Gyms offering low-cost membership have grown in number, since they’re now tapping into a market with less disposable income, according to Todd Scartozzi, chief operating officer of Retro Fitness, which has seen a 200% increase in its franchisees in the past 5 months.
But studios in the mid-to-upper price range have been hardest hit, since they rely on people paying premium rates for in-person sessions and amenities. Many studios that previously relied on prime locations suddenly found them to be a liability.
In New York City, for instance, boutique studios could pay between $13,000 to $30,000 in monthly rent for once-coveted locations. The amount people are willing to pay for online programs can offset only a fraction of that cost, Freeman said.
Even as classes are legally allowed to resume in all but a few areas (such as New York City), the market has rebounded with mixed results.
A recent survey of 5,055 gym members by the fitness analytics site Run Repeat found that just 31% said they had returned to the gym as of early August.
“The fact that we had such a low percentage was a shock to us. The situation has only gotten worse,” Nick Rizzo, a researcher and analyst for Run Repeat, told Insider.
Meanwhile, nearly 20% of members surveyed said they had already cancelled their gym memberships, and 40% said they were considering cancelling.
According to data from ClassPass, many studios have reopened to extremely limited capacity — 38% of previous class sizes on average, and in densely populated areas like San Francisco, as low as 10%.
As a result, many gyms have already closed permanently.
Data suggest that, overall, as many as one in four gyms nationwide could shutter before the pandemic ends, according to Josh McCarter, president and CEO of Mindbody, a major management software provider for the wellness industry.
“The stark reality is there will be fewer gyms. Especially in places like New York and California, where shutdowns have been long, those are going to be harder hit,” McCarter told Insider, noting that business in those states is down 50-60%.
“It’s a bloodbath,” Charles Cassara, president of the New York Fitness Coalition, told Insider.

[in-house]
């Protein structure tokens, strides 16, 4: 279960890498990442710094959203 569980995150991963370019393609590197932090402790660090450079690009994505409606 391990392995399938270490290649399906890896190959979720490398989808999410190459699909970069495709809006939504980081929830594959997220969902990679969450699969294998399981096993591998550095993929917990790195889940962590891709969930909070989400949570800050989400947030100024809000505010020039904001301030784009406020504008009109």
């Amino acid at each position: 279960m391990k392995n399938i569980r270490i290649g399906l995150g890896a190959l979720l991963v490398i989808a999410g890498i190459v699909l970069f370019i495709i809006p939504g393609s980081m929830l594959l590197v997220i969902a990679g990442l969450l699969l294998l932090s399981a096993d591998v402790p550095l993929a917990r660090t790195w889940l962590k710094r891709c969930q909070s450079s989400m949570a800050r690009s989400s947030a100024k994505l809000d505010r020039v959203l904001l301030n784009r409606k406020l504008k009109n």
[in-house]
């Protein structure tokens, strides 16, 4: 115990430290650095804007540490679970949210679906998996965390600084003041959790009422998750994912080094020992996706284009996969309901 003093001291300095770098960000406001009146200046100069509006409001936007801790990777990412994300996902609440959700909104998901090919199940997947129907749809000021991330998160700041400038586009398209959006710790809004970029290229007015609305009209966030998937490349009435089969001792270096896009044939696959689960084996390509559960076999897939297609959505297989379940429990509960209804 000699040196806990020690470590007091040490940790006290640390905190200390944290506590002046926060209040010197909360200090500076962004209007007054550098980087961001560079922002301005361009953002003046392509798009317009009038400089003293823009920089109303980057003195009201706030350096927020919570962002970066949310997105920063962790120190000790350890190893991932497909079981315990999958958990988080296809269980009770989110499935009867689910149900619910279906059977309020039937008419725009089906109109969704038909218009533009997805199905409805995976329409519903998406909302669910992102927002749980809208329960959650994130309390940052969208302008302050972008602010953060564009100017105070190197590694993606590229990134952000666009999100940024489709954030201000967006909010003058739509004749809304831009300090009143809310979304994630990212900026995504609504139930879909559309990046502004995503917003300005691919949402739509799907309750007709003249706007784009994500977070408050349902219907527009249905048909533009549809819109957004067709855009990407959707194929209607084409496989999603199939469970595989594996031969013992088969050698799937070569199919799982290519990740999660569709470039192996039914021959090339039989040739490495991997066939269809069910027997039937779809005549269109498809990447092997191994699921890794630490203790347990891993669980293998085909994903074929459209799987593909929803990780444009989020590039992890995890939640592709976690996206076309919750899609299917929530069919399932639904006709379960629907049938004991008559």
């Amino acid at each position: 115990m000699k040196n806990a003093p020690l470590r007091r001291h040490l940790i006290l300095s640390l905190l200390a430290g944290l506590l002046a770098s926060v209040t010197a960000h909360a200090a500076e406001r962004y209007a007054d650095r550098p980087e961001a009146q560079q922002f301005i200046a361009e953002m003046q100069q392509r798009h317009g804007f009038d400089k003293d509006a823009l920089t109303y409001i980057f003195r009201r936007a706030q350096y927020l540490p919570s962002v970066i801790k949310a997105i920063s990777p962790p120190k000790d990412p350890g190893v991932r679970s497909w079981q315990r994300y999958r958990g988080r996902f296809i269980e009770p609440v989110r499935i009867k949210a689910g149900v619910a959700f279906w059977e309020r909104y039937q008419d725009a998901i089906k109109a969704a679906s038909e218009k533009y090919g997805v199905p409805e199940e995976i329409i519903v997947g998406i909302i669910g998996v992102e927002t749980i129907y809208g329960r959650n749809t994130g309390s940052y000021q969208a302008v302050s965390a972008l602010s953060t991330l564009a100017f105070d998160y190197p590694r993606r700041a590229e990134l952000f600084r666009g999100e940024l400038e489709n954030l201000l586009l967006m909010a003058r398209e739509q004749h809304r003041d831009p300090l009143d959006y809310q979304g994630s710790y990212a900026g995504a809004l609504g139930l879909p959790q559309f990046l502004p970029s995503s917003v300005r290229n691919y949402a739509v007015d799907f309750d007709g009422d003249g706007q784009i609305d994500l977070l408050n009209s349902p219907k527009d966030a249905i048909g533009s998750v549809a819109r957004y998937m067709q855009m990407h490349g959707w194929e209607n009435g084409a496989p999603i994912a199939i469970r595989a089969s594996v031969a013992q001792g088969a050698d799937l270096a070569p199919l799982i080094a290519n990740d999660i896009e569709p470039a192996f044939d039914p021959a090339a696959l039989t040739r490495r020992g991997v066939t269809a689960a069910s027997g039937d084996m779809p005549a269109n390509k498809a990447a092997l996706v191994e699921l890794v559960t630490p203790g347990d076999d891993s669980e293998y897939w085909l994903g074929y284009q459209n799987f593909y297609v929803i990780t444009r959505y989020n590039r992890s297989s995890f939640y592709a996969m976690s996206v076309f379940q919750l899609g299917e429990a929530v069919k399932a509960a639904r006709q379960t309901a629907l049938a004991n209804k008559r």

“I get an email every single day from someone who closed. 50-60% of gyms in New York will close by year’s end if nothing changes.”
Free streaming workouts have made for a rocky shift to digital revenue
COVID-19 has also accelerated the shift to digital services that many companies had already considered or begun to adapt to, but not always for the better.
“I think a lot of people ran to digital in a reactive way and haven’t thought about what the customer actually needs,” Kaplan said.
Some online models emerged as a temporary, stop-gap measure offering low-cost or even free fitness content, but aren’t financially viable. To break even now, businesses are in the awkward position of having to monetize what they (or competitors) previously gave away.
Content creation and marketing on a digital platform is a different skill set than brick-and-mortar fitness, according to Rowena Crabbe, professor of marketing at Virginia Tech who has studied tech disruptions in boutique fitness.
“The beauty of boutique fitness is the community, and building that takes time, whatever the medium,” Crabbe told Insider. “You may have had that in person, but it’s hard to get in a digital space.”
In contrast, the at-home fitness market has boomed
The at-home fitness industry, however, was poised to take full advantage of the shift to digital, and successful brands are leveraging streaming and on-demand services to create a whole new community and experience.